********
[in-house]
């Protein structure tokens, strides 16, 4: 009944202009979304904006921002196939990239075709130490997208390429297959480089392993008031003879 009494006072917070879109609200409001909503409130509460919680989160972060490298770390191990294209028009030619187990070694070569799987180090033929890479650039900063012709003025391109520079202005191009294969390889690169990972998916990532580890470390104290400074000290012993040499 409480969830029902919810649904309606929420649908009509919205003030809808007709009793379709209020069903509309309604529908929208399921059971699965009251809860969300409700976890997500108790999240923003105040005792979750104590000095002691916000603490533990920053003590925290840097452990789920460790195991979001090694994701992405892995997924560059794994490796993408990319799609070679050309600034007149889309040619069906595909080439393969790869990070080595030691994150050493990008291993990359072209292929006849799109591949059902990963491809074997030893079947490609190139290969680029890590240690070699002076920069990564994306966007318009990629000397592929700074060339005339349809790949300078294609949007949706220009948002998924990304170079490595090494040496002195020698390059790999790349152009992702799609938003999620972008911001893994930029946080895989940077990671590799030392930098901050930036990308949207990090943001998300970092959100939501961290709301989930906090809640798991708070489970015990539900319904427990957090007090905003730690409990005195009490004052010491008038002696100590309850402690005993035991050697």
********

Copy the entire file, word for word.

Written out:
[in-house]
């Protein structure tokens, strides 16, 4: 009944202009979304904006921002196939990239075709130490997208390429297959480089392993008031003879 009494006072917070879109609200409001909503409130509460919680989160972060490298770390191990294209028009030619187990070694070569799987180090033929890479650039900063012709003025391109520079202005191009294969390889690169990972998916990532580890470390104290400074000290012993040499 409480969830029902919810649904309606929420649908009509919205003030809808007709009793379709209020069903509309309604529908929208399921059971699965009251809860969300409700976890997500108790999240923003105040005792979750104590000095002691916000603490533990920053003590925290840097452990789920460790195991979001090694994701992405892995997924560059794994490796993408990319799609070679050309600034007149889309040619069906595909080439393969790869990070080595030691994150050493990008291993990359072209292929006849799109591949059902990963491809074997030893079947490609190139290969680029890590240690070699002076920069990564994306966007318009990629000397592929700074060339005339349809790949300078294609949007949706220009948002998924990304170079490595090494040496002195020698390059790999790349152009992702799609938003999620972008911001893994930029946080895989940077990671590799030392930098901050930036990308949207990090943001998300970092959100939501961290709301989930906090809640798991708070489970015990539900319904427990957090007090905003730690409990005195009490004052010491008038002696100590309850402690005993035991050697």